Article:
Being a jerk doesn't make the person you're screaming at an idiot; it makes YOU the idiot!
First off, if I can't hardly understand the person on the other end, I simply say I'm not interested. That is if I even pick it up. If I have to call customer service I never scream, yell etc.
Being kind has its rewards, for many years I dealt with consumer electronics and service. We found the a*****e's equipment, paperwork to be on the bottom of the pile. Remember, we are all humans and no one is perfect. Nice works more than being nasty.
- I call it the Lowes/Home Depot syndrome. People walking in with demolished hand tools/wanting a replacement, then throwing a fit and demanding to see the manager when the exchange employee states the item has clearly been abused. I see it in my clinic when patients are told they can't have refills on their Xanax.
I agree with previous commenters who have worked in service industries. When a customer gets nasty with me I go out of my way to do as little as possible to help him or her. When someone walks through the door with a hateful, rude attitude you better believe I don't care about his problem and will do just enough to make him go away. When someone uses basic manners and knows how to use the words please and thank you, then I will do whatever it takes to help. Simple as that.
The thing that really drives me up the wall, is when you are calling about an error they have made, or something that requires a short explanation, the clerk interrupts your discussion. Sometimes they provide a rote answer to a question which I have not asked. But the remark that really sets me into orbit is when you challenge a statement they have made "I am not going to argue with you." I reply I am not arguing I am trying to tell you the problem. Then while you are telling them, they keep break in with "Sir" ....Sir...Sir" I am not going to argue with you" and then they hang up.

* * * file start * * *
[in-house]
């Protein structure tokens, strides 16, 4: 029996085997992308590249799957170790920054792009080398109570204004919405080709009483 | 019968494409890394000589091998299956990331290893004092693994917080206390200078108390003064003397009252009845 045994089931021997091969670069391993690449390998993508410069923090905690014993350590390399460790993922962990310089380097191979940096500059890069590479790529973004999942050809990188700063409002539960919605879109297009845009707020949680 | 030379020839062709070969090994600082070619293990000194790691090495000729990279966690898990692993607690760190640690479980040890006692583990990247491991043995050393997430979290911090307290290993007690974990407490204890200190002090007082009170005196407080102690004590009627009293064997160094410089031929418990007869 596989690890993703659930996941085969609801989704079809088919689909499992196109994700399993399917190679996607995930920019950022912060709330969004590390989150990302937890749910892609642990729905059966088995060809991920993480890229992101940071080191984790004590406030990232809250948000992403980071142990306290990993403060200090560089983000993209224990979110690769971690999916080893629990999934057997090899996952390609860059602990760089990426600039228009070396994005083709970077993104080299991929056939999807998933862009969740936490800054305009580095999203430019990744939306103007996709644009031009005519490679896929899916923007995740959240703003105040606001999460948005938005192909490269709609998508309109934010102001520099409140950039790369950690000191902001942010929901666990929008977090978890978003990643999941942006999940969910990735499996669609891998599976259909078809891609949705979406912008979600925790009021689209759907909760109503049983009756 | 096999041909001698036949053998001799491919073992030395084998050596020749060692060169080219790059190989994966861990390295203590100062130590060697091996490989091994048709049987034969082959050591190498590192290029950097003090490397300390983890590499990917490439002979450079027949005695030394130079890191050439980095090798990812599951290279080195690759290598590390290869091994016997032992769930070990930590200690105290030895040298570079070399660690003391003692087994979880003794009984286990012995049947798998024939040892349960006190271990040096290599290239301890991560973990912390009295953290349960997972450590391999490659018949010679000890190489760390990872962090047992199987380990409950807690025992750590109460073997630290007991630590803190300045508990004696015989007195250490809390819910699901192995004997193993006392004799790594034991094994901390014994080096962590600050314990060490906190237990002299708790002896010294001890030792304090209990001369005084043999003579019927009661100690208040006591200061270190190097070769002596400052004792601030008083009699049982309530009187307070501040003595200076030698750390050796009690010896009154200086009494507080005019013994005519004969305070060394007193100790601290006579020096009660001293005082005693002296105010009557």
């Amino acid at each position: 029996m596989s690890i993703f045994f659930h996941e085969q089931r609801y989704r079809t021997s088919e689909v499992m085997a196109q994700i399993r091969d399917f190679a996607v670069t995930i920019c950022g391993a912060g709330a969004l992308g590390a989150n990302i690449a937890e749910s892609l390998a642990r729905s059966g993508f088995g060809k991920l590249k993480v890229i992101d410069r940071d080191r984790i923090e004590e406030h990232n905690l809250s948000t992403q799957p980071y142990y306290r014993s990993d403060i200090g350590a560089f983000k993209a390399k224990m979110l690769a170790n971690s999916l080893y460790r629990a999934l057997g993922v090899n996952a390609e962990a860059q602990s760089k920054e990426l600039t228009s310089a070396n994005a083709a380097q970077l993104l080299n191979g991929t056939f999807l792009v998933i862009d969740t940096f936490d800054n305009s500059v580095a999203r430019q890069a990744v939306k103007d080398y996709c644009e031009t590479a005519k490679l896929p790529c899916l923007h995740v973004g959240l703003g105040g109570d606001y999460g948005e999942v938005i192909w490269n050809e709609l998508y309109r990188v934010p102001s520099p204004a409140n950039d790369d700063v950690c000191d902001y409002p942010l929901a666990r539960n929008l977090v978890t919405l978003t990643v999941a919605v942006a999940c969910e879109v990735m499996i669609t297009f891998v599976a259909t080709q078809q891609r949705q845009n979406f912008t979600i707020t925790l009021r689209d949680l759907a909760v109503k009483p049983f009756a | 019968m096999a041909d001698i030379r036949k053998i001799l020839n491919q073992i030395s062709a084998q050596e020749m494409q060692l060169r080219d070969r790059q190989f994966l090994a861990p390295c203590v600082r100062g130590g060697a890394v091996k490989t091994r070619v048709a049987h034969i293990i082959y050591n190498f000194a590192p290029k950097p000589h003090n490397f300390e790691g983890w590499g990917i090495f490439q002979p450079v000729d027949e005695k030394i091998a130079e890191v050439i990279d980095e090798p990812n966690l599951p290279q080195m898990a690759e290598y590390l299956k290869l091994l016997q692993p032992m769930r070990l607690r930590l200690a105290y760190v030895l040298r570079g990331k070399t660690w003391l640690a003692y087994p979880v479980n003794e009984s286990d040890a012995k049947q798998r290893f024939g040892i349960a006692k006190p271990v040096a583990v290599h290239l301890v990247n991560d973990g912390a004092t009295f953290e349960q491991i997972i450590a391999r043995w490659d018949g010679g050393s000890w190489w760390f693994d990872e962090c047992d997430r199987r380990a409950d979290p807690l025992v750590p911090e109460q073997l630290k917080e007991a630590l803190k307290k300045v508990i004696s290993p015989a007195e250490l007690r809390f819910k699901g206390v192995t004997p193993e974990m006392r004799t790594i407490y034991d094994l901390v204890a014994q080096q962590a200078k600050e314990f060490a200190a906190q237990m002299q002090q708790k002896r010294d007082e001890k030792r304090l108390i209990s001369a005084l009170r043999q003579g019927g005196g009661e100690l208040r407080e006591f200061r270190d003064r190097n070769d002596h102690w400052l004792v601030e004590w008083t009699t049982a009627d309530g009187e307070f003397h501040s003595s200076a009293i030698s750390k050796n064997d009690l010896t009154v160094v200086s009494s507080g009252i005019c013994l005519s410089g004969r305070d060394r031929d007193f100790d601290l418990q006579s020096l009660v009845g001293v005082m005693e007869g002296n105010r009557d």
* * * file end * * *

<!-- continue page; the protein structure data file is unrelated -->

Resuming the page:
If a person could just learn not so say " I am not going to argue with you." there would be no argument and the problem would be resolved.
"I am not going to argue with you is essentially telling you they are not going to listen. Their mind is made up and if you disagree, with them, then you are arguing with them.
I, too, have been on the other side. When one of the credit card companies upped my rate for no reason, I called. The lady that I spoke with was very nice and I proceed to let her know that I was going to vent at her and that I understood that she may not be in control or able to resolve the issue. I didn't yell at her.
As people, we really need to watch what we say but more importantly.... HOW we say it. I try to treat people how I want to be treated... it doesn't matter if they treat me that way or not. I still have to sleep at night!
Bottom line... Everyone gets this from everyone else... WHY should they have to get it from me???
Copyright © 2013 Microsoft. All rights reserved.
Quotes are real-time for NASDAQ, NYSE and AMEX. See delay times for other exchanges.
Fundamental company data and historical chart data provided by Thomson Reuters (click for restrictions). Real-time quotes provided by BATS Exchange. Real-time index quotes and delayed quotes supplied by Interactive Data Real-Time Services. Fund summary, fund performance and dividend data provided by Morningstar Inc. Analyst recommendations provided by Zacks Investment Research. StockScouter data provided by Verus Analytics. IPO data provided by Hoover's Inc. Index membership data provided by SIX Financial Information.